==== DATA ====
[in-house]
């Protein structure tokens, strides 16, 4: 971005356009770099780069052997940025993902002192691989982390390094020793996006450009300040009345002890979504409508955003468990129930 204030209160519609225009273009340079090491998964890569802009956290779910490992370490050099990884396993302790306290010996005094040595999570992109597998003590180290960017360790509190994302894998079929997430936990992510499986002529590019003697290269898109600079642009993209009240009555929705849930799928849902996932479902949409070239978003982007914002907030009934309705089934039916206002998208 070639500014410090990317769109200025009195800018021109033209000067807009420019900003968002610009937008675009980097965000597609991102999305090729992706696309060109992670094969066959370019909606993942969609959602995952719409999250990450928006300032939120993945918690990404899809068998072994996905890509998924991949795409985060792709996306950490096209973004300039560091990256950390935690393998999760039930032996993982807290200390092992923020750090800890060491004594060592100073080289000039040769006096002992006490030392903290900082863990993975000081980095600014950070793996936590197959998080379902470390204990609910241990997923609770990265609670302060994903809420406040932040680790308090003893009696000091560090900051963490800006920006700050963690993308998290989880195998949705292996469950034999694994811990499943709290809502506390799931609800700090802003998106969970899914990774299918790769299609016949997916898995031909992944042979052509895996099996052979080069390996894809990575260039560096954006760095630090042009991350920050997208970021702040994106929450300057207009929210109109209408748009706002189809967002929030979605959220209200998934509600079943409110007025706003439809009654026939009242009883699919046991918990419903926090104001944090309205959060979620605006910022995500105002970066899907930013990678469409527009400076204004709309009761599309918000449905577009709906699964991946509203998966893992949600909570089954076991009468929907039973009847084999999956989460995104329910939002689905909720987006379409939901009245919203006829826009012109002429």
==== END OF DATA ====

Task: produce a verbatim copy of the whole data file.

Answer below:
[in-house]
């Protein structure tokens, strides 16, 4: 971005356009770099780069052997940025993902002192691989982390390094020793996006450009300040009345002890979504409508955003468990129930 204030209160519609225009273009340079090491998964890569802009956290779910490992370490050099990884396993302790306290010996005094040595999570992109597998003590180290960017360790509190994302894998079929997430936990992510499986002529590019003697290269898109600079642009993209009240009555929705849930799928849902996932479902949409070239978003982007914002907030009934309705089934039916206002998208 070639500014410090990317769109200025009195800018021109033209000067807009420019900003968002610009937008675009980097965000597609991102999305090729992706696309060109992670094969066959370019909606993942969609959602995952719409999250990450928006300032939120993945918690990404899809068998072994996905890509998924991949795409985060792709996306950490096209973004300039560091990256950390935690393998999760039930032996993982807290200390092992923020750090800890060491004594060592100073080289000039040769006096002992006490030392903290900082863990993975000081980095600014950070793996936590197959998080379902470390204990609910241990997923609770990265609670302060994903809420406040932040680790308090003893009696000091560090900051963490800006920006700050963690993308998290989880195998949705292996469950034999694994811990499943709290809502506390799931609800700090802003998106969970899914990774299918790769299609016949997916898995031909992944042979052509895996099996052979080069390996894809990575260039560096954006760095630090042009991350920050997208970021702040994106929450300057207009929210109109209408748009706002189809967002929030979605959220209200998934509600079943409110007025706003439809009654026939009242009883699919046991918990419903926090104001944090309205959060979620605006910022995500105002970066899907930013990678469409527009400076204004709309009761599309918000449905577009709906699964991946509203998966893992949600909570089954076991009468929907039973009847084999999956989460995104329910939002689905909720987006379409939901009245919203006829826009012109002429």